Poetry by Sam Hamill.
Sam's translations from Crossing the Yellow River.
Books at bn.com by Sam Hamill
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An E-view with Sam Hamill
By Rebecca Seiferle
I first met Sam Hamill in 1990 when I was the Writer's Exchange Award winner in poetry from New Mexico. Each year Poets & Writers has a competition that chooses one poet and one fiction writer from two participating states. The winners are taken on a literary tour first in New York, and then in the other participating state. In our case after four days in New York City, we went for three days to Seattle. The idea was to introduce new writers to various communities of publishers, writers, and editors. An essential stop in the Seattle area was Copper Canyon press, that rarest of things, a press that published only poetry and which had a national reputation for the quality of the work published. To visit the press meant a ferry ride across Puget Sound and a long drive through the beautiful woods of the Olympic Peninsula. Copper Canyon is housed in a former army building, a small clapboard with wooden floors, in Ft. Worden State Park, a stunning location located above the beach and a view of the Sound. Sam Hamill welcomed us that day, showing us around the offices, pointing out a few of the broadsides that he had printed by hand on the same press with which he had first begun Copper Canyon and then invited us to his home for lunch. He had built his house himself in the traditional Japanese style on land that had previously been logged. I was surprised by the depth of his hospitality. On our tour, we had taken many publishers, agents, editors to lunch or dinner at various elegant and expensive restaurants, but Sam Hamill was the only publisher and editor who waited upon us. His welcome seemed to originate in a deep sense of another tradition, the tradition of Chinese and Japanese poets who, living as hermits in their remote retreats, perfected the art of welcome for visiting and often itinerant poets. His house that day seemed both an intensely private place, attuned and reflective of a unique sensibility, and also a kind of sanctuary to the spirit of hospitality.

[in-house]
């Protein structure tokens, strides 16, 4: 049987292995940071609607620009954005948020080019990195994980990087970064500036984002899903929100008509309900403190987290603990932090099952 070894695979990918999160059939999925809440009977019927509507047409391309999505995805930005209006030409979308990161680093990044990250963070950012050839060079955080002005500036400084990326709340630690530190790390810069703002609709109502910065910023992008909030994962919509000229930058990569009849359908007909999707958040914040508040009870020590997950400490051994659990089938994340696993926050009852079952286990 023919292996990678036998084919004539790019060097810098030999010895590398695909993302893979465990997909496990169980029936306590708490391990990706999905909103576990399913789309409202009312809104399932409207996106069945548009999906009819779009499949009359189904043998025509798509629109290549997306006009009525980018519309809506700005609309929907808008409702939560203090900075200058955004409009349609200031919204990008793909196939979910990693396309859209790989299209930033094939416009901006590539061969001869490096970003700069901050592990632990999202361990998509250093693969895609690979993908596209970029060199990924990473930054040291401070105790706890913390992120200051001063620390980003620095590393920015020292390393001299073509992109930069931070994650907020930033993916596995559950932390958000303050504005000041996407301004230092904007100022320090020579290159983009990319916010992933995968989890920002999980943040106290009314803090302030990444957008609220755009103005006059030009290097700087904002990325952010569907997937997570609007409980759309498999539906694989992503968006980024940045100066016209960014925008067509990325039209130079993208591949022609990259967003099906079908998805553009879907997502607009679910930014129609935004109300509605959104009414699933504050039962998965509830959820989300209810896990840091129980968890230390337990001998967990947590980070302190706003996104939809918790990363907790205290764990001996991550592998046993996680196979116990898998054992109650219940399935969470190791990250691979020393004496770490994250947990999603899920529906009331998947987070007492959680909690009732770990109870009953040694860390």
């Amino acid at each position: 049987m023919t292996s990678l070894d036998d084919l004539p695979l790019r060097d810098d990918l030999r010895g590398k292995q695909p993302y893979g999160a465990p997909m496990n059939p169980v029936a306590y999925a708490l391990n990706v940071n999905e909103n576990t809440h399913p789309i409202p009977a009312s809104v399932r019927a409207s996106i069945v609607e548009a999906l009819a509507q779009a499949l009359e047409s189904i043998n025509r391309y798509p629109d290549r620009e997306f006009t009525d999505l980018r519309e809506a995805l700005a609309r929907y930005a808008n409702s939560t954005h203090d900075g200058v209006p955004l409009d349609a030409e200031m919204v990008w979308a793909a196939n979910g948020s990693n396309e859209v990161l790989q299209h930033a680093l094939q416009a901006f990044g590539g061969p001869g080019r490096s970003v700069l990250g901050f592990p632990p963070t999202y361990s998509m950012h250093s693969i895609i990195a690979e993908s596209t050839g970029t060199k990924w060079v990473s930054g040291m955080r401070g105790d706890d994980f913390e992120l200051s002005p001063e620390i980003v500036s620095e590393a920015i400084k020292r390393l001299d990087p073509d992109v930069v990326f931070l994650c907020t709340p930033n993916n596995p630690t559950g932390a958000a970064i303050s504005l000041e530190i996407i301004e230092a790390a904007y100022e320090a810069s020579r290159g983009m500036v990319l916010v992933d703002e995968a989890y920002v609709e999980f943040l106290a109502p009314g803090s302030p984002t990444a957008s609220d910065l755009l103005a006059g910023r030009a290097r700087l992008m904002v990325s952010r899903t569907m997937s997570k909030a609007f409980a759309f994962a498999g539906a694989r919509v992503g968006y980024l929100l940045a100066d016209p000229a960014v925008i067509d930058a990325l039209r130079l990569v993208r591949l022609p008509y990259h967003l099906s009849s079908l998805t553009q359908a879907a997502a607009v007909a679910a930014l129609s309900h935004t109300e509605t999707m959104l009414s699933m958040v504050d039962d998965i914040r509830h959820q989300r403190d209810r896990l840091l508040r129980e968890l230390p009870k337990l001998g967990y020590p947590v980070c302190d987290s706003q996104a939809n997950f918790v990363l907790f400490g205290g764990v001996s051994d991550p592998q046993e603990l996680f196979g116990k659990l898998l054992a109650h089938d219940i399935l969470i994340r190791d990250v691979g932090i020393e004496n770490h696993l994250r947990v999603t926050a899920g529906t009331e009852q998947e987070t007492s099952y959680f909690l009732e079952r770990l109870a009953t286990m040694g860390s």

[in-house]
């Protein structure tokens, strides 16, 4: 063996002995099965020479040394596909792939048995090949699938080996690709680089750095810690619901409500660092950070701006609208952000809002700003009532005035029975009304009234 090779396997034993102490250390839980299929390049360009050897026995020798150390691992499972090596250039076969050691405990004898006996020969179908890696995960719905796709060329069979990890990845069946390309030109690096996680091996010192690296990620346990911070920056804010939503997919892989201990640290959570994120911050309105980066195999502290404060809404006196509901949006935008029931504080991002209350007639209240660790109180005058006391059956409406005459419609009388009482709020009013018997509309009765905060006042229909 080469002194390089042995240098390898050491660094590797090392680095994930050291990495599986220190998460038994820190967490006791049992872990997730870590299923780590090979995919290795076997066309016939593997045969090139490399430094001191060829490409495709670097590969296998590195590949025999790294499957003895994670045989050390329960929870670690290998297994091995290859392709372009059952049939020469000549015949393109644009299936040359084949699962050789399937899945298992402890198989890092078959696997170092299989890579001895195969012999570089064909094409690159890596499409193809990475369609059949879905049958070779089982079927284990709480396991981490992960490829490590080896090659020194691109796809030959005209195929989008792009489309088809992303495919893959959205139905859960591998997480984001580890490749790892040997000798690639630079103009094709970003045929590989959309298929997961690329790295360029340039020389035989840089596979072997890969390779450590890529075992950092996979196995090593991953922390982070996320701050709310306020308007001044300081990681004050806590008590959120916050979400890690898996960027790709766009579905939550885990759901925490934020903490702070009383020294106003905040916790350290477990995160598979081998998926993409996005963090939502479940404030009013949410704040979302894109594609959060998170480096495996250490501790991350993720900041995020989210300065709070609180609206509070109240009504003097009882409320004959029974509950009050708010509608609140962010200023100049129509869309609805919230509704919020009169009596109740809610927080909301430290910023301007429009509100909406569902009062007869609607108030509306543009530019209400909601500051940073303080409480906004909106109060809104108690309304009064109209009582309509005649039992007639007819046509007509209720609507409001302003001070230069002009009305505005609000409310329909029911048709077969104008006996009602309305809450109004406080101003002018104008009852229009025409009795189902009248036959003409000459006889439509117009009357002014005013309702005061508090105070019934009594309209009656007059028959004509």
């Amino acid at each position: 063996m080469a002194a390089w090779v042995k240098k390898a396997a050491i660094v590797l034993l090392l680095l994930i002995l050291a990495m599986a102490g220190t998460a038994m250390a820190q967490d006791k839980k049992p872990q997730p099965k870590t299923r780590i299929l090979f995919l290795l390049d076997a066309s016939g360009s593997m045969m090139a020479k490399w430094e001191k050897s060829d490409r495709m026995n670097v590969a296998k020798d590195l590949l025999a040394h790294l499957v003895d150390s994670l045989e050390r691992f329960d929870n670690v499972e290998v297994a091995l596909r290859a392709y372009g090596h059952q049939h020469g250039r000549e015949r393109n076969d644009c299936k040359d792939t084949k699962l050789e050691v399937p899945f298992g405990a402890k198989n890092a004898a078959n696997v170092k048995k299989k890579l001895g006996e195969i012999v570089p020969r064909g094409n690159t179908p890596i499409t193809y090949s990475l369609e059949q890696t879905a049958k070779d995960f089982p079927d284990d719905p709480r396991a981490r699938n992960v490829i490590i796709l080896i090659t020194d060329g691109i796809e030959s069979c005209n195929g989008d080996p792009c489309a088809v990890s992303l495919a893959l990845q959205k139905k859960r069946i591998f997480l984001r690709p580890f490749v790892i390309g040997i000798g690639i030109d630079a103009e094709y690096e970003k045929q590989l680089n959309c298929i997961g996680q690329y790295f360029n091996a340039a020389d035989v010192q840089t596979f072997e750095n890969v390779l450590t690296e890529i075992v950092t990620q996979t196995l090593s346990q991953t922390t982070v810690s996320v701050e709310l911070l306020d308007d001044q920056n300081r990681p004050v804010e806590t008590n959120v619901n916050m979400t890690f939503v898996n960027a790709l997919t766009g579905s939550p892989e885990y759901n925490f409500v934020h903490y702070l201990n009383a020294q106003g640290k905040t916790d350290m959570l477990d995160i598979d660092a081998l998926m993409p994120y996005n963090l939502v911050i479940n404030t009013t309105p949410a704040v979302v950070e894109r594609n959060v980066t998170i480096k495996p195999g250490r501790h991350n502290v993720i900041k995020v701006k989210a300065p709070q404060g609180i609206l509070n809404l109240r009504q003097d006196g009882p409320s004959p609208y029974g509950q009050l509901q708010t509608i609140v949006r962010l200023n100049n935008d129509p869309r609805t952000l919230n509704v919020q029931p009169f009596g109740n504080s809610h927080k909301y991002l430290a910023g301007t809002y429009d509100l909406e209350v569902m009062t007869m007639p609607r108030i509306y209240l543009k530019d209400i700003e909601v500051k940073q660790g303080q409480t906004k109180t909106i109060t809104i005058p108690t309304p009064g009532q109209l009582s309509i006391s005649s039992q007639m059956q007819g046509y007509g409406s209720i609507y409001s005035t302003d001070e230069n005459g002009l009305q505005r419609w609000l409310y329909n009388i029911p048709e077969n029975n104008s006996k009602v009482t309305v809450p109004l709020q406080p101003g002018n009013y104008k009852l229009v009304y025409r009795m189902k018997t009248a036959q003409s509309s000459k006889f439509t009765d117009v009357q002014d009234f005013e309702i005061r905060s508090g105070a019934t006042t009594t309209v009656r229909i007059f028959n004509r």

In a similar spirit, Sam Hamill has made a home for American poetry at Copper Canyon press. He has been instrumental in bringing poets to national attention, for instance Arthur Sze (see our Summer interview) who with Archipelago became known beyond his previous audience. He has published the life's work of poets like Hayden Carruth and Carolyn Kizer. He has been committed to publishing translations, from the Asian traditions to the seven books that Pablo Neruda left at his death, and so has "contributed to the shape and the style, even to the process itself, of American verse in this century."
If Hamill were an editor and publisher alone, he would be a significant presence. But he is also a renowned translator, having translated such classics as The Art of Writing: Lu chi's Wen Fu, The Essential Chuang Tzu , The Essential Basho, as well as rich anthologies, Only Companion: Japanese Poems of Love & Longing , The Erotic Spirit, The Infinite Moment: Poems from Ancient Greek , and most recently Crossing the Yellow River: Three Hundred Poems from the Chinese (see our feature). In his books of essays, such as A Poet's Work: The Other Side of Poetry, he is a passionate critic and thinker, deeply informed of other languages and cultures, who profoundly considers the nature of poetry within the whole context of life, including considerations of war and poverty and imprisonment. And last, but certainly not least, he is the author of over a dozen volumes of original poetry, including Destination Zero: Poems 1970-1995 and Gratitude (BOA, 1998) a poetry which is distinguished by its quality of passion embodied in clarity. His work makes a clear path in the snow. Following the often elegant simplicity of his lines, we seem to follow the thinking of the heart itself. In his work in all of its aspects, we see the deeply lived presence of spiritual practice, how many things have grown from "this shadow work," as he calls it, to create a clearing of light for us all.
Seiferle: These poems all seem of the early morning hours, to have been written by the light of “the great acorn of light/ an hour before sunrise.” Do you usually write in those early hours and, if so, is that habit, a result of temperment or your practice as a Buddhist or just a matter of necessity?